By BG Darryl A. Williams, WTC Commander
We are on a roll here in Orlando, FL. My staff did a super job planning this conference! More than 1,000 attendees spent the first two days training on the Comprehensive Transition Plan. When they return home they can help us standardize the transition planning process across the Army. Today we’re on to training segments focusing on interdisciplinary team members and warrior care improvement including: comprehensive pain management, adaptive sports, polypharmacy, force structure models, and internship opportunities.
We started the day with a presentation by John R. Campbell, Deputy Assistant Secretary of Defense for Wounded Warrior Care and Transition Policy. I have to say, he is a super advocate for the wounded, ill, and injured, and for the military and civilian men and women who take care of them. He made it clear he understands the challenges Soldiers face while coping with posttraumatic stress and the challenges of successful transitions back to the force or of leaving the military.
It’s great to know that we are definitely on the same page and moving in the same direction. We are both energized about education and employment for our Soldiers who transition out of military service. Mr. Campbell captured it perfectly when he said that “long after the guns are silenced, we have not succeeded if all of America does not hear the silence of the drums of war as a deafening call to action–a call to help lead our wounded warriors, the next greatest generation, into the classrooms as teachers, into the board rooms as executives, into their communities as small business owners and entrepreneurs , and into the lives of all Americans as leaders in their communities, their government, and back to their military to help others along the way.”
He reflected on his generation of Veterans who didn’t have the support they needed to overcome challenges and vowed it is a scenario he refuses to see repeated. Following his remarks, I had the opportunity to meet today with Warrior Transition Unit (WTU) commanders and NCOs; then with doctors, nurses case managers, social workers, pharmacists, physical therapists, and occupational therapists.
The reason I’m sharing this with you is twofold. One, to let you know that leaders in the warrior care arena, military and civilian, like me and like Mr. Campbell, are committed to providing the best possible support to today’s wounded, ill, and injured Soldiers. Second, the meeting with this group of WTU medical professionals was historic. It was the first time we got them all together, and they are an extraordinarily dedicated and impressive group who deserve a shout out! They do good work, they change lives, they are critical to the success of our wounded, ill, and injured warriors. They also realize that Families are integral to the success of Warriors in Transition and that they need and deserve the same care and attention we provide their loved ones.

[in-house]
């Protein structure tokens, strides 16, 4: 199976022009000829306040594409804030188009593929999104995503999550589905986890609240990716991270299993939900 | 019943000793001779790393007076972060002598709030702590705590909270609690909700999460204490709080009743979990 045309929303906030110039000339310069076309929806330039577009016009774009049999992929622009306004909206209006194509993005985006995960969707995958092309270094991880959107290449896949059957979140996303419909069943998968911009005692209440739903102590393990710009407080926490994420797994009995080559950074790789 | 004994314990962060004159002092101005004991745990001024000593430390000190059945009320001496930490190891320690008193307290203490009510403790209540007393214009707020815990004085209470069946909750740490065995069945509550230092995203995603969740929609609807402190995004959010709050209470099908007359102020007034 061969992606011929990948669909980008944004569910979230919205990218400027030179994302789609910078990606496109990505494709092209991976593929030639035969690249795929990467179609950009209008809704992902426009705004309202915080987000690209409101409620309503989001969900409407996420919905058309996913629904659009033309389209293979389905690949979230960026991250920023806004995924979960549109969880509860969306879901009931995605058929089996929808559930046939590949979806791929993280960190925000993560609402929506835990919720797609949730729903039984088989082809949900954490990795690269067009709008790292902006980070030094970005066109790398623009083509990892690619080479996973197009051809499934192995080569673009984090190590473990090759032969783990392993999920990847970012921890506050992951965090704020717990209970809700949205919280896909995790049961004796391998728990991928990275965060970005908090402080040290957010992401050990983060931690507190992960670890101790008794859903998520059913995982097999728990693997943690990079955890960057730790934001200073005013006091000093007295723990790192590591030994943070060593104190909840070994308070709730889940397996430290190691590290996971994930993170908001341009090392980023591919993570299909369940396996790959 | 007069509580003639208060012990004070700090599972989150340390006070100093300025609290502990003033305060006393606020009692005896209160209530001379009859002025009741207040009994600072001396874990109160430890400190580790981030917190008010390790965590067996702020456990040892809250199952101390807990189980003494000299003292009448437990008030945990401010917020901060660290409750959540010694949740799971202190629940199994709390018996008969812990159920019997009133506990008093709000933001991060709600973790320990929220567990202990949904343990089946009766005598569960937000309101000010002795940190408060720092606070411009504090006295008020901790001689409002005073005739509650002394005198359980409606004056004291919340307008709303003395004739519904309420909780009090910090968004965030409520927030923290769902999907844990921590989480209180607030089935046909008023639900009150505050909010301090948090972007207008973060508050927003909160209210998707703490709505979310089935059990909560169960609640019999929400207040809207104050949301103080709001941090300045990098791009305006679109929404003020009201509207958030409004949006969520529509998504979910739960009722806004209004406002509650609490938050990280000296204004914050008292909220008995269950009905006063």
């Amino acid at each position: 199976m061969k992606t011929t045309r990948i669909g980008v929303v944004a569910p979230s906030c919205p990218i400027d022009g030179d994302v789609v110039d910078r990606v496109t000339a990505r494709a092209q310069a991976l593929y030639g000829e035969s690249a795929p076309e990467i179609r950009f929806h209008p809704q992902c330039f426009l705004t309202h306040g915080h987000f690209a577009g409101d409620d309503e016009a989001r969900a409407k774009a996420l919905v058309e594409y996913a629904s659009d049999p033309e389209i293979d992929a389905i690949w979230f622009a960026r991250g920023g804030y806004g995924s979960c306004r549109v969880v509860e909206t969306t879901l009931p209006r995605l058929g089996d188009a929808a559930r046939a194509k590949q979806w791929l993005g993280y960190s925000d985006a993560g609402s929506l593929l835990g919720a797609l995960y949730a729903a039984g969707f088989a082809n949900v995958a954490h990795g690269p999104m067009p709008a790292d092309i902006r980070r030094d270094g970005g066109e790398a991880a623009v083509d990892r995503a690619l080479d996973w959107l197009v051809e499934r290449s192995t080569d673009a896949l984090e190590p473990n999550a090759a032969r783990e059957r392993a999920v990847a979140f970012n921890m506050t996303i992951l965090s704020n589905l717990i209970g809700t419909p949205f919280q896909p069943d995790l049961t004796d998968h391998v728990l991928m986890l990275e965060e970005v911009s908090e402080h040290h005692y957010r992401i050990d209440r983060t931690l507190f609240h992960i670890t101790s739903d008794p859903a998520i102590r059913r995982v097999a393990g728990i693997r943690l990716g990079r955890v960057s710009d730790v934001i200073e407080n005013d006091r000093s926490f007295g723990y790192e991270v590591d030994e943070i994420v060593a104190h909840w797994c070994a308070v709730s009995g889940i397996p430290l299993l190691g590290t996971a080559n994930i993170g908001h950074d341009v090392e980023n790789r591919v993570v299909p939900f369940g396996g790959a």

I feel confident—and you should too—that together with Mr. Campbell’s office and with our partners the Marines, Navy, Air Force, and Veterans Administration, we can continue to improve and leverage resources internally and in local communities. An example of this is Judith Markelz. Mr. Campbell recognized her during his remarks so on behalf of the Army and Mr. Campbell, I too want to recognize her in this forum. She runs the Warrior and Family Support Center in San Antonio, TX. Ms. Markelz saw a need for a place where warriors and their Families could go to find resources, counseling, and a respite from their worries. She built the center from the ground up and people noticed. In 2008 $4 million was donated to the center for expansions, renovations, and improvements. It provides services to Soldiers and their Families and didn’t cost the Army a dime. So, kudos to Judith Markelz for her dedication, enthusiasm, and her selfless contributions to our wounded, ill, and injured warriors and their Families.
Folks, the bottom line here is that we’ve made great strides and we can continue to improve because our fight goes on. Know that I’ll stand with you to meet the challenges. Hooah.